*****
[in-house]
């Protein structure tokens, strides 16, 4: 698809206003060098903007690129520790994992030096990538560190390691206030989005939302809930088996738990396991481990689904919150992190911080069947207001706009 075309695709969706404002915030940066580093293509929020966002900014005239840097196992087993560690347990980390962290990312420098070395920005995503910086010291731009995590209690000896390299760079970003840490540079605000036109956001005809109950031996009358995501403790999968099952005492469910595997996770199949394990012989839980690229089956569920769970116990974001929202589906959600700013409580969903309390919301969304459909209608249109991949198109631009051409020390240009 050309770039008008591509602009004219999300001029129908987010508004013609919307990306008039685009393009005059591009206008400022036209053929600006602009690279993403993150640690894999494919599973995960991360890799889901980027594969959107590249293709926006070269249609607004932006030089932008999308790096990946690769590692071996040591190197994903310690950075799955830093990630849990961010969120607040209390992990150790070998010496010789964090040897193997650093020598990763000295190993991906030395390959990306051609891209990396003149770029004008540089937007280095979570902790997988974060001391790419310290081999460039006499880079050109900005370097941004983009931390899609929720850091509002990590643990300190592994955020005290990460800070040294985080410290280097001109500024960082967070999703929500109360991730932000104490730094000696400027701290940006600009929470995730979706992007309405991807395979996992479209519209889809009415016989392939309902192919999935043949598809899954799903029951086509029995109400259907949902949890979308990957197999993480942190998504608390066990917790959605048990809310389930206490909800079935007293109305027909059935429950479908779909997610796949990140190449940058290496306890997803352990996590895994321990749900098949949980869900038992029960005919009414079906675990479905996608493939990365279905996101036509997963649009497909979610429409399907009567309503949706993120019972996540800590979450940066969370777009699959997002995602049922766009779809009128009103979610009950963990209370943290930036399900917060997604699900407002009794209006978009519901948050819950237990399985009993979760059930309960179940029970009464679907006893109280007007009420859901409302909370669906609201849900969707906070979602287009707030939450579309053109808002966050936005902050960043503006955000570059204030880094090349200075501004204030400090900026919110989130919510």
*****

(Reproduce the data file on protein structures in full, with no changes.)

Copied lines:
[in-house]
């Protein structure tokens, strides 16, 4: 698809206003060098903007690129520790994992030096990538560190390691206030989005939302809930088996738990396991481990689904919150992190911080069947207001706009 075309695709969706404002915030940066580093293509929020966002900014005239840097196992087993560690347990980390962290990312420098070395920005995503910086010291731009995590209690000896390299760079970003840490540079605000036109956001005809109950031996009358995501403790999968099952005492469910595997996770199949394990012989839980690229089956569920769970116990974001929202589906959600700013409580969903309390919301969304459909209608249109991949198109631009051409020390240009 050309770039008008591509602009004219999300001029129908987010508004013609919307990306008039685009393009005059591009206008400022036209053929600006602009690279993403993150640690894999494919599973995960991360890799889901980027594969959107590249293709926006070269249609607004932006030089932008999308790096990946690769590692071996040591190197994903310690950075799955830093990630849990961010969120607040209390992990150790070998010496010789964090040897193997650093020598990763000295190993991906030395390959990306051609891209990396003149770029004008540089937007280095979570902790997988974060001391790419310290081999460039006499880079050109900005370097941004983009931390899609929720850091509002990590643990300190592994955020005290990460800070040294985080410290280097001109500024960082967070999703929500109360991730932000104490730094000696400027701290940006600009929470995730979706992007309405991807395979996992479209519209889809009415016989392939309902192919999935043949598809899954799903029951086509029995109400259907949902949890979308990957197999993480942190998504608390066990917790959605048990809310389930206490909800079935007293109305027909059935429950479908779909997610796949990140190449940058290496306890997803352990996590895994321990749900098949949980869900038992029960005919009414079906675990479905996608493939990365279905996101036509997963649009497909979610429409399907009567309503949706993120019972996540800590979450940066969370777009699959997002995602049922766009779809009128009103979610009950963990209370943290930036399900917060997604699900407002009794209006978009519901948050819950237990399985009993979760059930309960179940029970009464679907006893109280007007009420859901409302909370669906609201849900969707906070979602287009707030939450579309053109808002966050936005902050960043503006955000570059204030880094090349200075501004204030400090900026919110989130919510």